The lighting is fantastic. A great use of lighting animations and the RPM gauge is great. This is the first game with a DMD. It is a half size DMD and has some good animations on it. I wish they had made more use of it, but for the very first DMD machine, they did a great job.

Out of the pins in the collection (granted only 3 at this time), this is usually the guest favorite.
3 years ago
One of 2 cocktail style pins that I would ever pay money to own. The other is it's sister pin, Caribbean Cruise.

- Amazing music. Extremely 80s and fits the theme super well. The sound quality is really quite good as well. 2 speakers (upper end and woofer). It has some nice bass tones which really bring out the groovy bass line.
- Brilliant use of lights and lighting animations. I am blown away by the lighting on this machine. The center "Night Moves" lights use 3 bulbs. a middle for general lighting, and 2 outer for animations. Very clever and super well done.
- Multiball. One of 2 cocktail pins to have multiball. It really steps this game up and adds to it belonging with full-size pins.
- Kick-out holes. You lock a ball like normal, but then if you lock a second, it releases the first. It helps to keep you on your toes. Multiball is started when you hit the release target (which turns on and off every bumper hit). This combined with the varying kick-out hole location helps keep the multiball fresh and slightly unexpected at times.
- The playfield layout is brilliant. Lots of great shots and loops that really help the ball to pick up speed. This machine can play fast, especially with a polished and waxed playfield. The space and custom size is incredibly well used. They packed a ton of shots and targets on this playfield.
- Standup targets. These are brilliant. When you hit them, they light up. When you get to the last one in the bank, the target required to complete the bank moves back and forth across the bank. It makes is quite a bit more dynamic and keeps the pin feeling fresh and exciting.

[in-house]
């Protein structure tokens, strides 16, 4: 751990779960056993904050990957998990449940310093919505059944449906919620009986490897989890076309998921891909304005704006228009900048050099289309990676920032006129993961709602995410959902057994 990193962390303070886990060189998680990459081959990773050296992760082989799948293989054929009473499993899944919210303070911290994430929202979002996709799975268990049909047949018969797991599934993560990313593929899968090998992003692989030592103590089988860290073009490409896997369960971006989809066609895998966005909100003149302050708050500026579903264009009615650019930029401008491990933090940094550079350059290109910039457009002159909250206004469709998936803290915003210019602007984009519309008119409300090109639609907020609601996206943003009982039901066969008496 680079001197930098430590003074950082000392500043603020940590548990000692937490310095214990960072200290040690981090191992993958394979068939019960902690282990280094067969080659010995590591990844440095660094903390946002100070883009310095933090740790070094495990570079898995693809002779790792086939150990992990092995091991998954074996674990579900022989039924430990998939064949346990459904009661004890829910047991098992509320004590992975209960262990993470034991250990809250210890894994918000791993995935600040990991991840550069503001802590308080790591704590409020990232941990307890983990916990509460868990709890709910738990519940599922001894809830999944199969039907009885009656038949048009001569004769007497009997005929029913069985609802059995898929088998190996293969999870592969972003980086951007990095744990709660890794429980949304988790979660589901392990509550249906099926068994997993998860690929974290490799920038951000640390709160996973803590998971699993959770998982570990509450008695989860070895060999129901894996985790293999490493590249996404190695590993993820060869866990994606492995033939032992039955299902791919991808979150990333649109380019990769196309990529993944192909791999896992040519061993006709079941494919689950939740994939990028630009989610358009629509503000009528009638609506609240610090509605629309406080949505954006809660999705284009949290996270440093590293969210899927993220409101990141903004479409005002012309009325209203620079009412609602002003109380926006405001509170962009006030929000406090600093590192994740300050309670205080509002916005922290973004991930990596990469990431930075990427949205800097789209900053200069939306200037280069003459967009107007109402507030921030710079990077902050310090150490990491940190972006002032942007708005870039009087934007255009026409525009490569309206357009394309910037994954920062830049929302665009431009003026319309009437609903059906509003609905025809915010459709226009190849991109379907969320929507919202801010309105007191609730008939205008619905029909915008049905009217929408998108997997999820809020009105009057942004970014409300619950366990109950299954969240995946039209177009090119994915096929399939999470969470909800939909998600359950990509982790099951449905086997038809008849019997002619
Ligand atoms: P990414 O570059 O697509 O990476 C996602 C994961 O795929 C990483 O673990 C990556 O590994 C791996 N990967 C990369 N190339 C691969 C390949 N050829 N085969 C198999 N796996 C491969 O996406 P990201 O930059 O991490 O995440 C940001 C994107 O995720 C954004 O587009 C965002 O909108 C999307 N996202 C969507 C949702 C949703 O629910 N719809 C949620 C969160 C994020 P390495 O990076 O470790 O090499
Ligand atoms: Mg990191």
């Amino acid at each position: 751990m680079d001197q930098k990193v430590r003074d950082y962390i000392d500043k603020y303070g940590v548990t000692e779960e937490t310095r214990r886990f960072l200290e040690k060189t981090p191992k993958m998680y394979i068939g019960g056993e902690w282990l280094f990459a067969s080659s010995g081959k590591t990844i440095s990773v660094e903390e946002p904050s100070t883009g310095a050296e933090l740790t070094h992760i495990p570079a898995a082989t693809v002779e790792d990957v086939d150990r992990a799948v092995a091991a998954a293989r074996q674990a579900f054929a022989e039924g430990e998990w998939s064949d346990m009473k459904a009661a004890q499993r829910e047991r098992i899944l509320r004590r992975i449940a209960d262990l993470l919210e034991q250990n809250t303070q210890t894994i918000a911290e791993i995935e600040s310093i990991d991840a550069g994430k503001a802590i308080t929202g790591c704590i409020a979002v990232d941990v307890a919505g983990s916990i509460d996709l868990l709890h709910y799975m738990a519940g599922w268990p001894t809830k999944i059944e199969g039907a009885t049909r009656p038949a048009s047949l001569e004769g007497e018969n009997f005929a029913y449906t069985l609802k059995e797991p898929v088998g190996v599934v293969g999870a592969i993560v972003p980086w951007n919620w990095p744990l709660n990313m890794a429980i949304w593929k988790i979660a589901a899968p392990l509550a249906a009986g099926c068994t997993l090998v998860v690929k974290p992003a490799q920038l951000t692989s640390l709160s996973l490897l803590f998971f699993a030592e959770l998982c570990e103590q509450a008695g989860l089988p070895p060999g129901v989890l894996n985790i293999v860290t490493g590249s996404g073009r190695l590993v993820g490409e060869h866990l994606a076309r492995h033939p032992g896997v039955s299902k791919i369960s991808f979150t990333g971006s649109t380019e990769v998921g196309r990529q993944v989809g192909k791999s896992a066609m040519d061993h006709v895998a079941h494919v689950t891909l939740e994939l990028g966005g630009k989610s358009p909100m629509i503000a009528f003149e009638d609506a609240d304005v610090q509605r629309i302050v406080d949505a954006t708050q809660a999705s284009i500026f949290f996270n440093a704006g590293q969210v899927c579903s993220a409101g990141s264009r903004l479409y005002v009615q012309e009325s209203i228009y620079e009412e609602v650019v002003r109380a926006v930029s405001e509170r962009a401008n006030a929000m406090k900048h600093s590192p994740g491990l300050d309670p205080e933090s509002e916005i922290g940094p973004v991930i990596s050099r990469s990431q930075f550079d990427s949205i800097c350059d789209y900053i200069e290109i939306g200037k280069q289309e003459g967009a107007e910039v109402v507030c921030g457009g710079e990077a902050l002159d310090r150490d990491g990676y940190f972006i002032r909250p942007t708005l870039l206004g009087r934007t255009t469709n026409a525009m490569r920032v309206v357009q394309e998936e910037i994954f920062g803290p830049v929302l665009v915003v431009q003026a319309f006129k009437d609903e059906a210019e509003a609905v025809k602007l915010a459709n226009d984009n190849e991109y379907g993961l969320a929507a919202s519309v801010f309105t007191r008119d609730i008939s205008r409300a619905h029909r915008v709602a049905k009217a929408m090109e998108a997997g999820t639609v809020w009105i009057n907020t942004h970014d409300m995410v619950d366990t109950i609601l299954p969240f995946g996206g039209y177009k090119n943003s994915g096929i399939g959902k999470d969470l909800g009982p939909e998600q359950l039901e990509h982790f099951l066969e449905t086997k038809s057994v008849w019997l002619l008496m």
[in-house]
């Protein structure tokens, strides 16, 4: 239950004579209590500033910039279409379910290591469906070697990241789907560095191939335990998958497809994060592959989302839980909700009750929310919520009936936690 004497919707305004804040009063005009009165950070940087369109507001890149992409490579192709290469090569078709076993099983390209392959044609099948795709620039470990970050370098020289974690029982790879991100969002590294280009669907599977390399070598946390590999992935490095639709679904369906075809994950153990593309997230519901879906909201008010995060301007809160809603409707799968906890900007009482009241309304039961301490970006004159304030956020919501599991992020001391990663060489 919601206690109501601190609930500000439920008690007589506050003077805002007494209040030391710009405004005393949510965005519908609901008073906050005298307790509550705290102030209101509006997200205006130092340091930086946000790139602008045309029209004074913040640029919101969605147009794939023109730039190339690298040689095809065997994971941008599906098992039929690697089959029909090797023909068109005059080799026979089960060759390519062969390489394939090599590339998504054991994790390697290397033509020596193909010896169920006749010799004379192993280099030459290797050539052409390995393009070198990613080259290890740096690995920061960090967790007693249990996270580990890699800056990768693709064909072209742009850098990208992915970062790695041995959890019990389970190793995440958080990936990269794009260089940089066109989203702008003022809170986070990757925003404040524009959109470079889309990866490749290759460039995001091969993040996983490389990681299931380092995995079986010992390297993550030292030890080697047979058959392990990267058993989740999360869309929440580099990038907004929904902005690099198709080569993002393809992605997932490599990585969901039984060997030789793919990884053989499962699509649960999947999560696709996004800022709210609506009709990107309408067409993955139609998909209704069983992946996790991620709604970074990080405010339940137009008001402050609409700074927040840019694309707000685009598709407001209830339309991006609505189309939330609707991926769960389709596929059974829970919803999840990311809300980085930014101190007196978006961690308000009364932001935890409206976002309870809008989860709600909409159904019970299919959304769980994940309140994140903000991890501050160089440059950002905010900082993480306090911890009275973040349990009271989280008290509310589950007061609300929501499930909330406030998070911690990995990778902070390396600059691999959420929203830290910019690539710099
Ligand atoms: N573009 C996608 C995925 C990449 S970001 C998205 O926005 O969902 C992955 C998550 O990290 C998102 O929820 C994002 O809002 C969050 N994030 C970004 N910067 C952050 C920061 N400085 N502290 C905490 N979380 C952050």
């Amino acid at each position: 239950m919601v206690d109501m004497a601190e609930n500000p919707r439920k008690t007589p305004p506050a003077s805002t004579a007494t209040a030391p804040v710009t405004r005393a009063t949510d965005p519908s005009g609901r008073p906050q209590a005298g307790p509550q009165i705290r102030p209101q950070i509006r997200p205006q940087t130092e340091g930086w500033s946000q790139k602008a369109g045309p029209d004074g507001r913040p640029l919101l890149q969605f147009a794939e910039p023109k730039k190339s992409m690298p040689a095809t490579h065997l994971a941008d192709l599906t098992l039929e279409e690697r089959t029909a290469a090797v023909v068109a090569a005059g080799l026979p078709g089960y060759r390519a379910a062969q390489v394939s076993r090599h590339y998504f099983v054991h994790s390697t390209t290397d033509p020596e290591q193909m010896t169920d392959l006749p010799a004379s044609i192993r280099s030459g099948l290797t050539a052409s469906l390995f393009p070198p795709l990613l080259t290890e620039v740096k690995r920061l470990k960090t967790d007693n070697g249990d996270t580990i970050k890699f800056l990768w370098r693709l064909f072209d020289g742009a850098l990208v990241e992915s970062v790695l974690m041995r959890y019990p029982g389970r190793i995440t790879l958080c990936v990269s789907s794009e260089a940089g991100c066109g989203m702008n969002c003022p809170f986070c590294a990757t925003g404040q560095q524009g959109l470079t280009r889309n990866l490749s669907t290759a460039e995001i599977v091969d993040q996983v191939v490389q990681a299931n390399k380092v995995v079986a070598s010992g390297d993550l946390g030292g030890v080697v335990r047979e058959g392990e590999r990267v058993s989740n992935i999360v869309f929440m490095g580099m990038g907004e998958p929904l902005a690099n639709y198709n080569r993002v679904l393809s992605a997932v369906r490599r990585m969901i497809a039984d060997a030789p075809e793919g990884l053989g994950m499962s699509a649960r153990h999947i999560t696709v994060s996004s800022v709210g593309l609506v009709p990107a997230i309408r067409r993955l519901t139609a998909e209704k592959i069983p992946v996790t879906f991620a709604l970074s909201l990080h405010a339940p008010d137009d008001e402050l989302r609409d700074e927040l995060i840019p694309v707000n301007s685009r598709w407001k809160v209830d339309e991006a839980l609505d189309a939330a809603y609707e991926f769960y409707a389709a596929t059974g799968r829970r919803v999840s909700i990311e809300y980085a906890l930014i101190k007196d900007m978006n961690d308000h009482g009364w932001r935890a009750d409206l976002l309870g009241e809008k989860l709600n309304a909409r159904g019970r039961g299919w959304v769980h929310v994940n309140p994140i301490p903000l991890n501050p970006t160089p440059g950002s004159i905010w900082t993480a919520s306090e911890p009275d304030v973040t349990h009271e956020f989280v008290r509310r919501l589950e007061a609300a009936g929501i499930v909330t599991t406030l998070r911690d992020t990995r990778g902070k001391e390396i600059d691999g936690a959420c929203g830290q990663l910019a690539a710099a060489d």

- The artwork is beautiful. They really nailed the theme on this one and the artwork and colors really pop.
- The blue alpha-numeric displays are perfect. They look perfectly in place and I love them being in the middle of the playfield. Super easy to look at and still keep your eye on the ball. The blue looks so much better than the orange ones.
- There is also a randomized award that starts when you roll over an in-lane, then make the skill shot. The reward is displayed on the screen. If you miss the shot, it's gone.
- While it is marketed under the International Concepts brand, it's really a Gottlieb. This gives it a huge advantage over other cocktail pins. Much better design, greater parts availability, and a better knowledge base.

- The biggest issue I have with this pin is a lack of a goal/jackpot in multiball. If it had this, it would be perfect. I'm not sure if they just didn't feel like implementing one or if the Gotlieb System 11B couldn't handle it.

- The case is rather bland. It's a fake 70's wood veneer which is typical for cocktail pins. It's not horrible, but it's not great. It's just meh.

Overall, this pin really surprised me. I wasn't expecting to love it as much as I do. It currently gets played the most in the collection, and I think my wife actually likes it best. Replay and fun factor is high. It's so easy to spend an hour or so on it and not realize how much time has gone by.